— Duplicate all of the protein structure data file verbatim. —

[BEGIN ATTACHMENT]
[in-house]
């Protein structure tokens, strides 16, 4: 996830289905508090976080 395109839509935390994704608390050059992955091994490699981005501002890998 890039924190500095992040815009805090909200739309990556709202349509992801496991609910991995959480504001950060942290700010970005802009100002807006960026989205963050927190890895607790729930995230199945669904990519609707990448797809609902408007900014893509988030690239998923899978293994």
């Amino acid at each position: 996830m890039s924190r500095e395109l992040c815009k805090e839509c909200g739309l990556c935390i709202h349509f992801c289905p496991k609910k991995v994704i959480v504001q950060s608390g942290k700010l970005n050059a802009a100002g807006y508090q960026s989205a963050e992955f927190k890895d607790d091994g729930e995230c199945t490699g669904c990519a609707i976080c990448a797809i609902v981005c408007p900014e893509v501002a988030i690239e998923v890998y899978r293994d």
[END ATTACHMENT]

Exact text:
[in-house]
């Protein structure tokens, strides 16, 4: 996830289905508090976080 395109839509935390994704608390050059992955091994490699981005501002890998 890039924190500095992040815009805090909200739309990556709202349509992801496991609910991995959480504001950060942290700010970005802009100002807006960026989205963050927190890895607790729930995230199945669904990519609707990448797809609902408007900014893509988030690239998923899978293994």
């Amino acid at each position: 996830m890039s924190r500095e395109l992040c815009k805090e839509c909200g739309l990556c935390i709202h349509f992801c289905p496991k609910k991995v994704i959480v504001q950060s608390g942290k700010l970005n050059a802009a100002g807006y508090q960026s989205a963050e992955f927190k890895d607790d091994g729930e995230c199945t490699g669904c990519a609707i976080c990448a797809i609902v981005c408007p900014e893509v501002a988030i690239e998923v890998y899978r293994d």